The Reasons Behind The Fall Of Crude Oil Prices

This is still one of the biggest stories in the world’s energy sector, the falling price of crude oil. The price has tumbled all the way down to under $46 per barrel, which was at its highest peak of around $115 per barrel in June 2014. The constant fall in prices has been the reason of much needed relief for some countries but has had disastrous effect on countries that produce oil like Venezuela and Russia.

The Reason for the Big Fall in Prices of Crude Oil

Let’s go a few years to really understand the root of this story. In the middle of the last decade, the demand of crude oil was globally at an all time high from economies such as China that needed the supply of the black gold for its expanding industries. The conflict in Iraq certainly did not help the matter. These supply and demand factors simply allowed the prices to rise above $100 per barrel.

As the prices continued to increase it was only logical for companies to look for cheaper and more profitable alternatives. This led them to investing heavily in oil extraction from places that were hard to drill as-well as funding more explorations. The US hit the bull’s eye when they discovered enormous reserves of shale formation that can be extracted by a process known as horizontal drilling and fracking. Canadian companies began to heat the gooey sands of Alberta with steam and thus permitting the extraction of crude oil that could be used for producing energy.

Even though the US was able to add, since 2008, roughly 4 million barrels per day into the global market it wasn’t enough to actually affect the global price of crude oil. This was because at about the same time there was geo-political unrest and conflict in the key oil producing regions of the middle-east. Libya was in a state of civil war and ISIS was threatening a war on Iraq. Iran was slapped with sanctions by the US and EU that restricted the export of their oil. All of this amounted to nothing less than 3 million barrels per day getting taken off the global oil market.

By the middle of 2014 the conflicts and outages were un-consequential. There was a rise in the production by the US and Canada this allowed for the supply to gradually and steadily grow globally. The supply was increasing but the demand was by now decreasing in Europe and Asia due to the slowdown in the economy of Germany and China. The US, which used to be the biggest consumer of oil in the world, has seen a decline in consumption because of more fuel efficient cars. At around the same time, Iran and Indonesia started to cut down on the subsidies they offered to users of fuel.

All these events culminated to the weak demand and rise in supply that ultimately curtailed the price to around the present $46 per barrel from its earlier peak of $115 per barrel in June.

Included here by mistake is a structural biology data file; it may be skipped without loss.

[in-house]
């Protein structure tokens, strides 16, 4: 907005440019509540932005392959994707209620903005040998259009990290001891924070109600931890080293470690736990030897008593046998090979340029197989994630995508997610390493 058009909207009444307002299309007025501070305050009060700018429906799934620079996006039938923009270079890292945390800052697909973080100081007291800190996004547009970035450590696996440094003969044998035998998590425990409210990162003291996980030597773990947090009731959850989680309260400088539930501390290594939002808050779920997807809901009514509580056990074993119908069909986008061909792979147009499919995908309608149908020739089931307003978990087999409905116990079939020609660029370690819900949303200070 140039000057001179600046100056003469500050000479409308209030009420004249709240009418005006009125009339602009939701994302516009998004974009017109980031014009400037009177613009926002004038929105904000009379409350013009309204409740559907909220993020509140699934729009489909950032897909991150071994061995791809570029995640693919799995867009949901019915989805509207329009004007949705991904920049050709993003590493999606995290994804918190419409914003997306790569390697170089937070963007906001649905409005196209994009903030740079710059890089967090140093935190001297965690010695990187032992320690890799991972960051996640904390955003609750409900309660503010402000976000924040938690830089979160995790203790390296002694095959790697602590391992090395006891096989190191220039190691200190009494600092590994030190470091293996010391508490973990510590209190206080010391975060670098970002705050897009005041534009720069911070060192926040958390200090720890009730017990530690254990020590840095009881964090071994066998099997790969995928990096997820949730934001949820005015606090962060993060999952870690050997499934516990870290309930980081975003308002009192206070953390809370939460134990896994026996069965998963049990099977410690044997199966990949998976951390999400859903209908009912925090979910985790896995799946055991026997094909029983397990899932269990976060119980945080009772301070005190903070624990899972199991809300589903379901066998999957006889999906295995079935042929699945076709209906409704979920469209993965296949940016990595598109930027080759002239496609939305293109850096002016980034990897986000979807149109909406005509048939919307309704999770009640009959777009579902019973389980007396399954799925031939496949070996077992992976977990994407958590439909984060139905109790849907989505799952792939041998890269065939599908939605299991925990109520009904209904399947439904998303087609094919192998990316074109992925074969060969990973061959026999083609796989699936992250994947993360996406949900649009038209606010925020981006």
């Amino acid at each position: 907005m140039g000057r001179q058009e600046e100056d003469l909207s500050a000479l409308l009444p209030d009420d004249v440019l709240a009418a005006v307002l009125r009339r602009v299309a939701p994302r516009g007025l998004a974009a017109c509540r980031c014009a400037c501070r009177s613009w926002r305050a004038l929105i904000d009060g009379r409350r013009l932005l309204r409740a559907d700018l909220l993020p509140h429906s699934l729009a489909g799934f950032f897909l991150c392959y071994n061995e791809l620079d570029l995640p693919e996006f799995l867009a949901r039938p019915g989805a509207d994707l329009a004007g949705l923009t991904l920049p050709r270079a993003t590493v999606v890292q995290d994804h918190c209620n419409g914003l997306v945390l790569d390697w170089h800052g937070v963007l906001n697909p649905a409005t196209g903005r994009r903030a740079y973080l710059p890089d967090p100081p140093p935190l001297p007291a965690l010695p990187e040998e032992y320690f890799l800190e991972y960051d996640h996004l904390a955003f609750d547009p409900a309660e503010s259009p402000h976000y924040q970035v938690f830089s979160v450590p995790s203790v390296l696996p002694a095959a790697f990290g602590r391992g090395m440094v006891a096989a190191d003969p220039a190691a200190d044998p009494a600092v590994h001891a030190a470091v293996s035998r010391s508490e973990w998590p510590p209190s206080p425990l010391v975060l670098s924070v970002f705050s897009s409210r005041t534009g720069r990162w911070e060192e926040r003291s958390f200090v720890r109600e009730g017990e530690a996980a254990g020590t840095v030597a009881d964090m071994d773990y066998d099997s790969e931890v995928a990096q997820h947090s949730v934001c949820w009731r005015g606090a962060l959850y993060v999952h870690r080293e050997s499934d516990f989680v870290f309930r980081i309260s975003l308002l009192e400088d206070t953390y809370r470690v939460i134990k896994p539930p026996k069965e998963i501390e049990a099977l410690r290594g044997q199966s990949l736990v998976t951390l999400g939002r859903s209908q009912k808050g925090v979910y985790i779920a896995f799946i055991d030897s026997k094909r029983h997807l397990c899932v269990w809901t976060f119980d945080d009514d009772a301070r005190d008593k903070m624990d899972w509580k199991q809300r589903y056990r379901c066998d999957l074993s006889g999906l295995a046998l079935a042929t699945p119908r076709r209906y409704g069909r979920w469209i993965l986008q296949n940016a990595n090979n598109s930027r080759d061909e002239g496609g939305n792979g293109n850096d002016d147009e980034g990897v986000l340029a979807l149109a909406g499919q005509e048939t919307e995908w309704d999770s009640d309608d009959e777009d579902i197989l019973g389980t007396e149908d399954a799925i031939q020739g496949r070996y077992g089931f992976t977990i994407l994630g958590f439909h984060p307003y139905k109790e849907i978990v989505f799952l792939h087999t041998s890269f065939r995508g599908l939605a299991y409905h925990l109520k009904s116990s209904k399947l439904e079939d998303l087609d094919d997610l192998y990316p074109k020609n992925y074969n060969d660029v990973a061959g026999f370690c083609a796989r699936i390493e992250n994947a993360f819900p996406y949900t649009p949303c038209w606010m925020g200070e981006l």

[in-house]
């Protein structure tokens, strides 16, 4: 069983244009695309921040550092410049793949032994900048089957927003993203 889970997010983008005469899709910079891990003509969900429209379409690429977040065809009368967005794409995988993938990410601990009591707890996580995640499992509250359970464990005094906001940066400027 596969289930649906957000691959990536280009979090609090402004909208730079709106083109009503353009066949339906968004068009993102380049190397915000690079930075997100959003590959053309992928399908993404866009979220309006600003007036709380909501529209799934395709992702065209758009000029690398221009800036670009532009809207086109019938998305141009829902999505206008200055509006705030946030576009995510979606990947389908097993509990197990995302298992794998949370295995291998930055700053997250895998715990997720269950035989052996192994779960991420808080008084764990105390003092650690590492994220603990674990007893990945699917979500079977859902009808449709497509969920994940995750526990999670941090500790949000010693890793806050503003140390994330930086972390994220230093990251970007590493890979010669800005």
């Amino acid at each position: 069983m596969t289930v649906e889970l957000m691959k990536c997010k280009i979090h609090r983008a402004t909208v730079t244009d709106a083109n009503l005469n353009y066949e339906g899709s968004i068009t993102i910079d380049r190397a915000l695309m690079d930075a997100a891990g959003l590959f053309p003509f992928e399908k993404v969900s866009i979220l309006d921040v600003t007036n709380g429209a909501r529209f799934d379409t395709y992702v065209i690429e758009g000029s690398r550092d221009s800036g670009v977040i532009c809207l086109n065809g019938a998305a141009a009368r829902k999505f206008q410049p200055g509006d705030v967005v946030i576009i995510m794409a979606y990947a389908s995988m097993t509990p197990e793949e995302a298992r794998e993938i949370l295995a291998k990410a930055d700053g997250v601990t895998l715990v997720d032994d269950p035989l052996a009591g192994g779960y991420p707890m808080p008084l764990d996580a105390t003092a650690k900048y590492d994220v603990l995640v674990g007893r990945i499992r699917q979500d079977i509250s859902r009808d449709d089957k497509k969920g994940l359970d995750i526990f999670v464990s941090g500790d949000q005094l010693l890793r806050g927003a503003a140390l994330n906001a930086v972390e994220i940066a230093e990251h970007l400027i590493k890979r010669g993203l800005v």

Non Interference of OPEC

The oil cartel that is known as OPEC surprised many by not cutting back on the production of oil to allow for the prices to rise. Their meeting, in November 2014, was thought to bring a decision to slow down the production but contrary to the popular notion they did not do anything. Partly for the reason that Saudi Arabia simply refused to cut its production in order to hold its market share with the hope of throttling the boom of shale gas in the US with the low price in crude oil. Sadly to their surprise it sent the prices crashing down even further.

Ramifications of the Low Prices

The unprecedented slump in the global prices of crude oil has had an effect on every country around the globe. The lower than ever prices have certainly been a blessing on countries such as Japan and US that has oil prices at their lowest in years. But the tables have completely turned on oil producing states like Russia and Venezuela that were reliant on the sale of their precious black oil. Venezuela’s debt is almost headed for a default and Russia’s picture is not too different with a possible meltdown of its economy. Saudi Arabia is however prepared for such eventualities, but it will certainly have to fend off pressure if the prices continue to stay low.

How Long will this Situation Remain?

This is certainly very difficult to predict because it is purely a case of ‘Demand Vs Supply’. The potential break-out of conflicts in Iraq or Libya could again hamper the production in oil. If Asia and Europe’s economies see a comeback than certainly the demand will increase. Saudi Arabia could suddenly decide to cut down on the production. Any of these factors can attribute to the increase in the crude oil prices. Some of the Forex technical analysis experts have written to be being cautious, because if history has taught us anything it is that ‘anything is possible’.